August Sander
[Photographer, b. 1876, Herdorf, Germany, d. 1964, Cologne.]

 I never made a person look bad. They do that themselves. The portrait is your mirror. 

Ed Ruscha
[Artist, b. 1937, Omaha, Nebraska, lives in Los Angeles.]

 My pictures are not that interesting, nor the subject matter. They are simply a collection of “facts;” my book is more like a collection of “Ready-mades.” 

Andy Warhol
[Artist, b. 1928, Pittsburgh, Pennsylvania, d. 1987, New York.]

 All photography is Pop, and all photographers are crazy... they feel guilty since they don’t have to do very much—just push a button. 

Mark Twain (Samuel Langhorne Clemens)
[Writer, b. 1835, Hannibal, Missouri, d. 1910, Redding, Connecticut.]

 Ten thousand pulpits and ten thousand presses are saying the good word for me all the time… Then that trivial little kodak, that a child can carry in its pocket, gets up, uttering never a word, and knocks them dumb!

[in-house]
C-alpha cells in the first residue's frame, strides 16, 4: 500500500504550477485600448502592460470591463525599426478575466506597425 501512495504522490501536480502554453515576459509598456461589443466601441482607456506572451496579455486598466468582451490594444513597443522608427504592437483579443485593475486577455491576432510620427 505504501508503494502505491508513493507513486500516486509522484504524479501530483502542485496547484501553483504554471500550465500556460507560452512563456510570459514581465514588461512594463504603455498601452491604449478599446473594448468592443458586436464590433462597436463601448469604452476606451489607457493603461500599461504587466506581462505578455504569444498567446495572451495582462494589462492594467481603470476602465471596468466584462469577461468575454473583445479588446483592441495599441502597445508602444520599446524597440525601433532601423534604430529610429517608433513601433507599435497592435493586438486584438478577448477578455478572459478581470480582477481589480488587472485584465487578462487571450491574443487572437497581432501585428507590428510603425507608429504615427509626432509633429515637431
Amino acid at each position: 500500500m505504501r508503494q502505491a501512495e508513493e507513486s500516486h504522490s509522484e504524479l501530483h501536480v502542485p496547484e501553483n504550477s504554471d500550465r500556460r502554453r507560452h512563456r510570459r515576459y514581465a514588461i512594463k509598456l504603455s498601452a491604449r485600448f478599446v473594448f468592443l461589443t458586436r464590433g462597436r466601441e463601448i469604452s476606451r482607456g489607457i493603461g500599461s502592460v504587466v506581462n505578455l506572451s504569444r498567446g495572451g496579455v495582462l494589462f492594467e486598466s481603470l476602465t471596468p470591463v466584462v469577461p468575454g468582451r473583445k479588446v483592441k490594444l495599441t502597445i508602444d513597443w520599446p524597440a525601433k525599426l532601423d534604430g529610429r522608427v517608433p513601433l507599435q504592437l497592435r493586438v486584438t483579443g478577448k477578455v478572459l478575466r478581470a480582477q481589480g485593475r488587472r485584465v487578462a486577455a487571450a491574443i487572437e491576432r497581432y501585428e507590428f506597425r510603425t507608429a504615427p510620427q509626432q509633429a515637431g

Larry Burrows
[Photographer, b. 1926, London, d. 1971, Laos.]

 I am very happy with the equipment I have. All I need is time and patience to use it to the fullest degree, plus God on my side to help with the lighting problems—to move the sun and the moon and the stars to the positions of my choice. 

Garry Winogrand
[Photographer, b. 1928, New York, d. 1984, Tijuana, Mexico.]

 Photography is not about the thing photographed. It is about how that thing looks photographed. 

Victor Burgin
[Artist and writer, b. 1941, Sheffield, England, lives in London.]

 Counter to the nineteenth-century aesthetics which still dominates most teaching of photography, and most writings on photography, work in semiotics has shown that a photograph is not to be reduced to ‘pure form’, nor ‘window on the world’, nor is it a gangway to the presence of an author. A fact of primary social importance is that the photograph is a place of work, a structured and structuring space within which the reader deploys, and is deployed by, what codes he or she is familiar with in order to make sense. 

Franz Kafka
[Writer, b. 1883, Prague, d. 1924, Prague.]

 We photograph things in order to drive them out of our minds.